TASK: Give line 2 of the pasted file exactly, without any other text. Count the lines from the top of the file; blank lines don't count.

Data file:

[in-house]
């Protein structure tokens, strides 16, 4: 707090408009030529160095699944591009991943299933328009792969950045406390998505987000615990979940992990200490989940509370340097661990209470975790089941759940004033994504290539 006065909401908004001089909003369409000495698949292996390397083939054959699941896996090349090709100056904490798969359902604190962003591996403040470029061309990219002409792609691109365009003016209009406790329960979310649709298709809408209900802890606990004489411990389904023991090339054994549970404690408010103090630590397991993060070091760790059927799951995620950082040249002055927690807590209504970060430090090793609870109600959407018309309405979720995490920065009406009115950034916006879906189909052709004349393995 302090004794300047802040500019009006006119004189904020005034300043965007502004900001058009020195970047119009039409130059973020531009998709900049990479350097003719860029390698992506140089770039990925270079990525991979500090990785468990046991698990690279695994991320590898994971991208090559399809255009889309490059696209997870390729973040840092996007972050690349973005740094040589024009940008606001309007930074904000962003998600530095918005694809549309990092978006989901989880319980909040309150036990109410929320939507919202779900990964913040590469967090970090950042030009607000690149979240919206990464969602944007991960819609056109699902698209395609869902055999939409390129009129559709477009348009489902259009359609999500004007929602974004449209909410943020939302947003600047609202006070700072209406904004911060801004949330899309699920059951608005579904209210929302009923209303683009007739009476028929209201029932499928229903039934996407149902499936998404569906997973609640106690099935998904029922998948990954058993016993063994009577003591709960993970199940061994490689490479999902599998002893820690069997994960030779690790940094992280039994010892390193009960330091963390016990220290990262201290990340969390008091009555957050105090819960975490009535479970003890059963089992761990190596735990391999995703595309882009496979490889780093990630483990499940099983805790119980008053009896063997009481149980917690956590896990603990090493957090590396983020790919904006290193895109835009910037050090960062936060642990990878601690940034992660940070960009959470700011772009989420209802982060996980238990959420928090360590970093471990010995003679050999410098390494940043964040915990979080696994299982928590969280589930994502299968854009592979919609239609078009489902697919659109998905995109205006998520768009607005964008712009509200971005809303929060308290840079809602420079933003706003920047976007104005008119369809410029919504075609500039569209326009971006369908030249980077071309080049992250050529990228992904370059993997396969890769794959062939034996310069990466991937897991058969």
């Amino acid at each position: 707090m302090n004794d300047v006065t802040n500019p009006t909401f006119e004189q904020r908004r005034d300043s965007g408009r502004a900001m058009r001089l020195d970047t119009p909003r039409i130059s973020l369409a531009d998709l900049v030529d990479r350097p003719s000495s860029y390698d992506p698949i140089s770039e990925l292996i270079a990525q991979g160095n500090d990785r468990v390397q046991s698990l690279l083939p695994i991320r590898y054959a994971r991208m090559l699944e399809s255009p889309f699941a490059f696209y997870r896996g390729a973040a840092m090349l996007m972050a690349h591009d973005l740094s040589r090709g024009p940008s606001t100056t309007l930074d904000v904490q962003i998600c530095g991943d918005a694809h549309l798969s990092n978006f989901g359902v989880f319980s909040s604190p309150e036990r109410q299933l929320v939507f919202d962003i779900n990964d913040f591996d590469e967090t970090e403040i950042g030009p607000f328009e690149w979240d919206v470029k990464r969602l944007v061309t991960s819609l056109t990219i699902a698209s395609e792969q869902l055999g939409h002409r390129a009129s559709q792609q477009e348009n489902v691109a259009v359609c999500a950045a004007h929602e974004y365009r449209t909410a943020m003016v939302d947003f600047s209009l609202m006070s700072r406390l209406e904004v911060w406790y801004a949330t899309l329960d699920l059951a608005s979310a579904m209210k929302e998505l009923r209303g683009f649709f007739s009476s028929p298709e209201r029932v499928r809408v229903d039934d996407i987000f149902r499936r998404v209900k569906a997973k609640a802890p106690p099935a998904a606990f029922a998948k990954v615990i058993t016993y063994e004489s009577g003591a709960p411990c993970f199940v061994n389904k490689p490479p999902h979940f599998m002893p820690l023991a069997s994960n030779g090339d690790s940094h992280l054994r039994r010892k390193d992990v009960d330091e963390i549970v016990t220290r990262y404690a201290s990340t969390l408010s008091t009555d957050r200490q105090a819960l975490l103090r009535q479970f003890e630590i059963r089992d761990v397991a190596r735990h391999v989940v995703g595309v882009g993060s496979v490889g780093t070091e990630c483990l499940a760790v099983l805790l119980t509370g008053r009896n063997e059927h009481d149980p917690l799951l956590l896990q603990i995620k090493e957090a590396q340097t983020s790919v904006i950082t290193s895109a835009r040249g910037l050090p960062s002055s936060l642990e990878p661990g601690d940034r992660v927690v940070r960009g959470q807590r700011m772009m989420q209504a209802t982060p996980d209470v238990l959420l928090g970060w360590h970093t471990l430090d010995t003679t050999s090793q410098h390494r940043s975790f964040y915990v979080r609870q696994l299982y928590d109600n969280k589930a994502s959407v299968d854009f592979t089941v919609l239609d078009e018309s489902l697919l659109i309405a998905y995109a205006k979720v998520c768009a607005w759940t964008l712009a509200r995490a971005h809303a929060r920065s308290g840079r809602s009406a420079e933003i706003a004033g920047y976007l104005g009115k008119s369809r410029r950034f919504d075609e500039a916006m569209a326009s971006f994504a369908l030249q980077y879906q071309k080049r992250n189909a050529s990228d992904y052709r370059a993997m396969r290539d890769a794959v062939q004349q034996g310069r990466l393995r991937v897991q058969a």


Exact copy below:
């Protein structure tokens, strides 16, 4: 707090408009030529160095699944591009991943299933328009792969950045406390998505987000615990979940992990200490989940509370340097661990209470975790089941759940004033994504290539 006065909401908004001089909003369409000495698949292996390397083939054959699941896996090349090709100056904490798969359902604190962003591996403040470029061309990219002409792609691109365009003016209009406790329960979310649709298709809408209900802890606990004489411990389904023991090339054994549970404690408010103090630590397991993060070091760790059927799951995620950082040249002055927690807590209504970060430090090793609870109600959407018309309405979720995490920065009406009115950034916006879906189909052709004349393995 302090004794300047802040500019009006006119004189904020005034300043965007502004900001058009020195970047119009039409130059973020531009998709900049990479350097003719860029390698992506140089770039990925270079990525991979500090990785468990046991698990690279695994991320590898994971991208090559399809255009889309490059696209997870390729973040840092996007972050690349973005740094040589024009940008606001309007930074904000962003998600530095918005694809549309990092978006989901989880319980909040309150036990109410929320939507919202779900990964913040590469967090970090950042030009607000690149979240919206990464969602944007991960819609056109699902698209395609869902055999939409390129009129559709477009348009489902259009359609999500004007929602974004449209909410943020939302947003600047609202006070700072209406904004911060801004949330899309699920059951608005579904209210929302009923209303683009007739009476028929209201029932499928229903039934996407149902499936998404569906997973609640106690099935998904029922998948990954058993016993063994009577003591709960993970199940061994490689490479999902599998002893820690069997994960030779690790940094992280039994010892390193009960330091963390016990220290990262201290990340969390008091009555957050105090819960975490009535479970003890059963089992761990190596735990391999995703595309882009496979490889780093990630483990499940099983805790119980008053009896063997009481149980917690956590896990603990090493957090590396983020790919904006290193895109835009910037050090960062936060642990990878601690940034992660940070960009959470700011772009989420209802982060996980238990959420928090360590970093471990010995003679050999410098390494940043964040915990979080696994299982928590969280589930994502299968854009592979919609239609078009489902697919659109998905995109205006998520768009607005964008712009509200971005809303929060308290840079809602420079933003706003920047976007104005008119369809410029919504075609500039569209326009971006369908030249980077071309080049992250050529990228992904370059993997396969890769794959062939034996310069990466991937897991058969």